Comments on Greenberg et. al. (2019): When Big Data Are The Answer

Kelsey Perrykkad and Jakob Hohwy

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In their reply to our letter in PNAS, Greenberg et. al. argue that their original conclusion in favour of the Extreme Male Brain theory of autism was in fact justified based on results from their big data study. They argue that the autism quotient (AQ) does accurately capture [diagnosed cases of] autism in both sexes, contrary to our claims that it may be biased against female symptomatology. Also that the AQ was not designed to distinguish the sexes in a typical population, but show a significant correlation. They provide biological evidence for the Extreme Male Brain theory in addition to the data provided by the original study.

The most important part of their reply, we think, is that we focused on the development of the full original versions of the questionnaires, and their creation with reference to the full AQ and/or a diagnosed autistic sample. We acknowledge that we may have dismissed the importance of the adjustments made to the questionnaires for this study too quickly; all except those used in the replication cohort were shortened versions. The replication cohort did use the full versions of the EQ and SQ to confirm the predictions of the Empathizing-Systematizing theory of sex differences.

While these short versions were not tested against AQ or in autistic populations as part of their validation, they were validated by showing that they highly correlate (r=.82-.96) with previous versions of the questionnaires, including the full versions we cited. In other words, they indirectly relate to AQ in virtue of their design, even if they “were not developed to have an expected relationship with the AQ”. Greenberg et al.’s reply further states that using these different versions of the questionnaires means that “the results are to some extent independent of which items are included and rather an indication of effects in the underlying domains”. The specific items in each short version was a subset of the full original questionnaires (except for two items [32 & 33] on the newly developed SQ-R-Short that came from the SQ-R*), and were chosen based on their discrimination index – a measure of how much a specific answer on that question distinguishes between a particularly high or low result on the original questionnaire. In developing a short questionnaire (or a revised questionnaire), we believe a tension arises when claiming both that it is 1) sufficiently similar to the previous version (in both specific item content and correlation in scores) to warrant their use in measuring the same underlying constructs, and 2) different enough from the predecessors to establish conceptual and statistical independence.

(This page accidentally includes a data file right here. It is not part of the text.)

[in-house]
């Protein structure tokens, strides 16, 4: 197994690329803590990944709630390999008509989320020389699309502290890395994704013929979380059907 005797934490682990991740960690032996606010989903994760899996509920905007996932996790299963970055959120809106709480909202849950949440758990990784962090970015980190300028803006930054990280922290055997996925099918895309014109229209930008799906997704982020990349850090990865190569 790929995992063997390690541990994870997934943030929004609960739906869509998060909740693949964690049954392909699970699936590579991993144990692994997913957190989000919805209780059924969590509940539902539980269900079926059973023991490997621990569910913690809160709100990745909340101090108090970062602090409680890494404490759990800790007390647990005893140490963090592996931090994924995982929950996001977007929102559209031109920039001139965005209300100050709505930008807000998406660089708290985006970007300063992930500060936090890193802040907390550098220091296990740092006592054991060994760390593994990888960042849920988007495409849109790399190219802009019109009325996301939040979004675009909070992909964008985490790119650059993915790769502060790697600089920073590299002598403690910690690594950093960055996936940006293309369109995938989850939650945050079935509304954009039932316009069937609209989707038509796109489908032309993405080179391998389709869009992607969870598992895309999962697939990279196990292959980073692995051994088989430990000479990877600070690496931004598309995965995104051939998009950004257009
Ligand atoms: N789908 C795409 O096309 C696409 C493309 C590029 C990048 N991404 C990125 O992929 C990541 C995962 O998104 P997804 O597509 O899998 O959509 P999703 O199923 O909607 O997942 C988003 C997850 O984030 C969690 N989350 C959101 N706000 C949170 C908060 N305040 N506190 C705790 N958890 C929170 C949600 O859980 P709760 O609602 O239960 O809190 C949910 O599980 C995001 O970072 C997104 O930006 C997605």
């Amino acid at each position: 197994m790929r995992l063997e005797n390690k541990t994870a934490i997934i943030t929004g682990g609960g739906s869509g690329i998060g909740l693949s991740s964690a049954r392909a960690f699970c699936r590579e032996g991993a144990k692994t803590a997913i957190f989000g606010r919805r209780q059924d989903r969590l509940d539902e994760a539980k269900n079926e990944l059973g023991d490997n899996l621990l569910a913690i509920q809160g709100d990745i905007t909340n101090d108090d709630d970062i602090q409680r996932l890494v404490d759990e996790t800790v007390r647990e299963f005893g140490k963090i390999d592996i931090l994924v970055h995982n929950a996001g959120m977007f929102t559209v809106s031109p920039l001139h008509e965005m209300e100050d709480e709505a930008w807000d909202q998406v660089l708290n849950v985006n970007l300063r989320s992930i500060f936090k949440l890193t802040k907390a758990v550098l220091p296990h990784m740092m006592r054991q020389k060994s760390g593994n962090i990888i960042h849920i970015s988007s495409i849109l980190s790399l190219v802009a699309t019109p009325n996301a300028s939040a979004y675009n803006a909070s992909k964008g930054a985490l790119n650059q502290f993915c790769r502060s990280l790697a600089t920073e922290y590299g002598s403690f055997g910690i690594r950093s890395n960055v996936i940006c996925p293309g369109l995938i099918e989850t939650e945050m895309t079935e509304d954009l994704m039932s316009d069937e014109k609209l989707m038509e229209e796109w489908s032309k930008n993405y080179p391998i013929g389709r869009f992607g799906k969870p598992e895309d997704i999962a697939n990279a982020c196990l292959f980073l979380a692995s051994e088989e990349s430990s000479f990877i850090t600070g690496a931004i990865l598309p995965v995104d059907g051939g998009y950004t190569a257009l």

We thank the authors for their thoughtful reply, and think this discussion has inspired many interesting thoughts about questionnaires and correlational research. We acknowledge too that development of psychological questionnaires is a difficult and often thankless task, and that the AQ has been hugely influential and remains a cornerstone of autism research. We commend Greenberg et. al. on the work that we know goes into analysing such a large dataset.


*The shortened form of the systematizing quotient (SQ) developed for this study was based on its revised form, which, as Greenburg et al. highlight, attempted to alleviate potential male bias in the content of the questions (by focusing on “mechanical and abstract systems”) by including more traditionally female domains such as “social systems and domestic systems” (Wheelwright et al., 2006, p. 54). Setting aside the question of whether this is a good way to remove gender bias in responses, only two out of the ten questions in the SQ-R-10 were not in the original SQ, so a small proportion of the questionnaire used was tapping into these added “feminine” domains.



Wheelwright, S., Baron-Cohen, S., Goldenfeld, N., Delaney, J., Fine, D., Smith, R., . . . Wakabayashi, A. (2006). Predicting Autism Spectrum Quotient (AQ) from the Systemizing Quotient-Revised (SQ-R) and Empathy Quotient (EQ). Brain Research, 1079(1), 47-56. doi:

Follow the conversation:

Original Study: Greenberg, D. M., Warrier, V., Allison, C., & Baron-Cohen, S. (2018). Testing the Empathizing–Systemizing theory of sex differences and the Extreme Male Brain theory of autism in half a million people. Proceedings of the National Academy of Sciences, 115(48), 12152-12157. doi:10.1073/pnas.1811032115.

Letter to the Editor: Perrykkad, K., & Hohwy, J. (2019). When big data aren’t the answer. Proceedings of the National Academy of Sciences, 116(28), 13738. doi:10.1073/pnas.1902050116.

Reply from authors: Greenberg, D. M., Warrier, V., Allison, C., & Baron-Cohen, S. (2019). Reply to Perrykkad and Hohwy: When big data are the answer. Proceedings of the National Academy of Sciences, 116(28), 13740. doi:10.1073/pnas.1903773116.